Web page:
Now that I’ve got around to doing some basic assembly using a new glue: Liquid Nails, this post continues from the previous Cathedral post.
There are various varieties of Liquid Nails, many of which aren’t water based. I chose the water based version because it’s easy to clean up plus I can use a wet brush to smooth away any extra glue squeezed out between Hirst Art blocks. This ‘fast’ Liquid Nails starts to skin and cure in about 20 minutes but that’s not a problem as I simply squeeze out small amounts onto a scrap palette (aka pet food container lid) and apply it with a brush to the Hirst Arts blocks.
It dries to a creme colour and looking at the photos it’s fairly obvious where I’ve been using it. However the whole building is going to be painted once assembled so discolouring the bricks like this isn’t an issue. Once dry it provides a very firm yet slightly flexible bond between the bricks which is just great. I found the PVA I was using wouldn’t always provide a good bond and even when it did the bond was quite brittle, so flexing the larger sections would tend to snap pieces off. You can seperate pieces glued together with Liquid Nails – which is a plus if you’ve misaligned a couple of blocks, but it certainly requires a lot more effort than the PVA glued pieces.
Regarding assembling the Cathedral itself I have to say it’s very slow going. There seem to be a million blocks involved in the building so it’s an exercise in patience gluing them together. I’m currently trying to build up the thirteen sub-pieces that go together to build the smaller removable side gallery of the Cathedral! In the photos you can see the two long interior and exterior gallery walls and various parts of the bell-tower that makes up the front of the gallery.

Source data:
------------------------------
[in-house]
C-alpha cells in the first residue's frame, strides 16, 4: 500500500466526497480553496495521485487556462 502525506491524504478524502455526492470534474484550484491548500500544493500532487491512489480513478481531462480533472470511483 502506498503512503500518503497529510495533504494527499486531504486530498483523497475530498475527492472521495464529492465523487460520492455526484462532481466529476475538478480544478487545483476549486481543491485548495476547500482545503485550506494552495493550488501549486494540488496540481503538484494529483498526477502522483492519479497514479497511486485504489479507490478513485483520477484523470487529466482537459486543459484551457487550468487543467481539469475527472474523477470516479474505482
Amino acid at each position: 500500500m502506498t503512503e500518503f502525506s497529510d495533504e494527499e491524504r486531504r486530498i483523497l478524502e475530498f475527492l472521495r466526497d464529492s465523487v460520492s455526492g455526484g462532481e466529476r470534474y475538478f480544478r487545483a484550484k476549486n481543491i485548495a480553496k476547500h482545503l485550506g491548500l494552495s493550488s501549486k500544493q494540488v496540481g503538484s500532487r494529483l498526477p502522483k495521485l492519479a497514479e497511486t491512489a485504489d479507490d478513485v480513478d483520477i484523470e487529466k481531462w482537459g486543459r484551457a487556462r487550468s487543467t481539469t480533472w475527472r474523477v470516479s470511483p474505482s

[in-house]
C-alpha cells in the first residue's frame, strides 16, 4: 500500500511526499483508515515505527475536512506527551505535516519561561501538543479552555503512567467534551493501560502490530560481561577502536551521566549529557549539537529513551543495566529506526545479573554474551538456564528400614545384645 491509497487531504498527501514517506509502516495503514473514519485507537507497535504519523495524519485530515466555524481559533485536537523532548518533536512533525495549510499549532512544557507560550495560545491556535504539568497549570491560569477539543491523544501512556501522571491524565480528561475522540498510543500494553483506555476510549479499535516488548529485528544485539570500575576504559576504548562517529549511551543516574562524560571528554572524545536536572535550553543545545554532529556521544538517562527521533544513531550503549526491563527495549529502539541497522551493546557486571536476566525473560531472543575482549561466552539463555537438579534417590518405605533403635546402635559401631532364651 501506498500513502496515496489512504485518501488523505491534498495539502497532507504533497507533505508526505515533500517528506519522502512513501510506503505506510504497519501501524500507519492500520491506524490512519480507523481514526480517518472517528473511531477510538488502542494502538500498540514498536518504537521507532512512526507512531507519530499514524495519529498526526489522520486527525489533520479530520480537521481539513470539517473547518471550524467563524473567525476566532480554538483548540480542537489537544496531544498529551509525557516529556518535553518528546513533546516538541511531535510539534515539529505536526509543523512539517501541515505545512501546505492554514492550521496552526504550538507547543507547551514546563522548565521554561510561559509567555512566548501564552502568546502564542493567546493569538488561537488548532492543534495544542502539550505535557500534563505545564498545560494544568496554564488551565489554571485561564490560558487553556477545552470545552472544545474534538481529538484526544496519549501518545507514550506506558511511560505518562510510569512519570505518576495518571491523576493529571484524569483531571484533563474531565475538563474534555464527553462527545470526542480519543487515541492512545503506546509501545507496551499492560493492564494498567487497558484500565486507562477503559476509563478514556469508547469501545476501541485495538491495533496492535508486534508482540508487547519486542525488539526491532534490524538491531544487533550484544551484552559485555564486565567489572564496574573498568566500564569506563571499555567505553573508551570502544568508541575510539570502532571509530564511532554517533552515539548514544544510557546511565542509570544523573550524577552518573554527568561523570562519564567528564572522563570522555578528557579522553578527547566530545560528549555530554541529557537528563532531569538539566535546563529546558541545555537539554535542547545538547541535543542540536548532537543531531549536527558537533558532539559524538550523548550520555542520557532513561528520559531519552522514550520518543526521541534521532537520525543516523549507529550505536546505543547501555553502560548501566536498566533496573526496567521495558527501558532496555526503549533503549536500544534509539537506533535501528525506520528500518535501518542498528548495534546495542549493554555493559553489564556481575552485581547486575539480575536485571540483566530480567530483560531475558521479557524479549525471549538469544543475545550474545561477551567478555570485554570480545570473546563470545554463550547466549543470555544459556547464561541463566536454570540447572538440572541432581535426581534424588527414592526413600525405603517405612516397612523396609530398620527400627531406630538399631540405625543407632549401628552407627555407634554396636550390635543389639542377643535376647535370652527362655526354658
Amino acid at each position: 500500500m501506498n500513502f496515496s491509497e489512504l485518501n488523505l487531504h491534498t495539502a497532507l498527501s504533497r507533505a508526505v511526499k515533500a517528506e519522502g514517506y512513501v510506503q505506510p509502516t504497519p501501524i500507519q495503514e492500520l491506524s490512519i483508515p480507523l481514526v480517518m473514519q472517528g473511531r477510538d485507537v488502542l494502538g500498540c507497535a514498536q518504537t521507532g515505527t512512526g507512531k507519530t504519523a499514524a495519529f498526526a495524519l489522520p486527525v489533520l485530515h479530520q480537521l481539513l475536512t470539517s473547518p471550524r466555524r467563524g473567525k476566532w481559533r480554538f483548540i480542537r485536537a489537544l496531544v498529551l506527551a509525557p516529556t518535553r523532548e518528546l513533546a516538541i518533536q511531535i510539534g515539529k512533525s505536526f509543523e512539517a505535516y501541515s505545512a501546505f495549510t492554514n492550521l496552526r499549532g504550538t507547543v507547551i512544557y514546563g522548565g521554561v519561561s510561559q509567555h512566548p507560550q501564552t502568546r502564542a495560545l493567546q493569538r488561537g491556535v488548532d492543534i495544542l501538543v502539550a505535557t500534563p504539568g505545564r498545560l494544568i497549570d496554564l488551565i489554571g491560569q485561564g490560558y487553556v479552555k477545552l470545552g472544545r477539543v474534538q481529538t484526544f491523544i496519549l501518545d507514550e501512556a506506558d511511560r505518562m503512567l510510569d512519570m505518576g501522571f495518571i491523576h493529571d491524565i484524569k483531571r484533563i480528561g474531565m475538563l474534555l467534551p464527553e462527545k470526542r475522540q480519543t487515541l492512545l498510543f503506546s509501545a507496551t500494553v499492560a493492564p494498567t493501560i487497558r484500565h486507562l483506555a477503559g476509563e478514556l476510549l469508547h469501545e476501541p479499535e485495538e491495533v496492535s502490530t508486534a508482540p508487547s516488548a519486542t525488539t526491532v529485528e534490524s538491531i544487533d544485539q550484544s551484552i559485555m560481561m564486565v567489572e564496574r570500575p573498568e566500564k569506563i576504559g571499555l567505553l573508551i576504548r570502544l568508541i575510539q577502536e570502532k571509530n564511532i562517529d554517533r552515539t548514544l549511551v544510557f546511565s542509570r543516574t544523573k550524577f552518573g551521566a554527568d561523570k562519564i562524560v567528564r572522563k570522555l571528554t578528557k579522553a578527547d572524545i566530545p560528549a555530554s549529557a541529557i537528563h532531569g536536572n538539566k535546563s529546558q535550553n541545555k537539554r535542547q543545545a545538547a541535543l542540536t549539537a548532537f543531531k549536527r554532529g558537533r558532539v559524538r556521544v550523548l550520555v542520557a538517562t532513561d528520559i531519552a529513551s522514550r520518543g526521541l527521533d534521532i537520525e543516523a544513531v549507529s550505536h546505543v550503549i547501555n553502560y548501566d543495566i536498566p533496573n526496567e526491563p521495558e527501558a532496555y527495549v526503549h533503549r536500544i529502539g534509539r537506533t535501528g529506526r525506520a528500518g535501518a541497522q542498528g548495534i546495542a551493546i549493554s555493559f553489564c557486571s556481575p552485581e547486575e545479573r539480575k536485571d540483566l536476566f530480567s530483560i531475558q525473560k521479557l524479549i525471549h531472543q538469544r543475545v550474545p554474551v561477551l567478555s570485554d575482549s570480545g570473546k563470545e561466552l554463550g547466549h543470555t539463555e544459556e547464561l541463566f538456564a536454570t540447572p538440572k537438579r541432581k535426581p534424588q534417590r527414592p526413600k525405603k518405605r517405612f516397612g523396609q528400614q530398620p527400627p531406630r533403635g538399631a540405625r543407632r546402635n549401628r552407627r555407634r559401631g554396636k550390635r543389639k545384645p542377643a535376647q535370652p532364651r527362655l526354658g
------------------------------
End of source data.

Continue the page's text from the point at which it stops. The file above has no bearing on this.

I’ve always been impressed by Mr Hirst’s fine molds however I have to say while building the Cathedral it’s increasingly obvious there’s some problematic pieces on the molds involved. In particular the small gothic arch pieces that make up most of the windows in the Cathedral don’t go together well. Maybe it’s because there’s definite left and right arch pieces (they certainly aren’t marked as such) but the archways always seem to be slightly too wide for their designated space in the wall, plus they don’t form a square unit when glued together. So a reasonable amount of sanding is involved with assembling each of those small gothic windows.
I’m also wondering how well the sub-parts are going to fit together to form the gallery. I suspect more sanding will be involved in getting the pieces level and well bonded to each other. Ah well, stay tuned!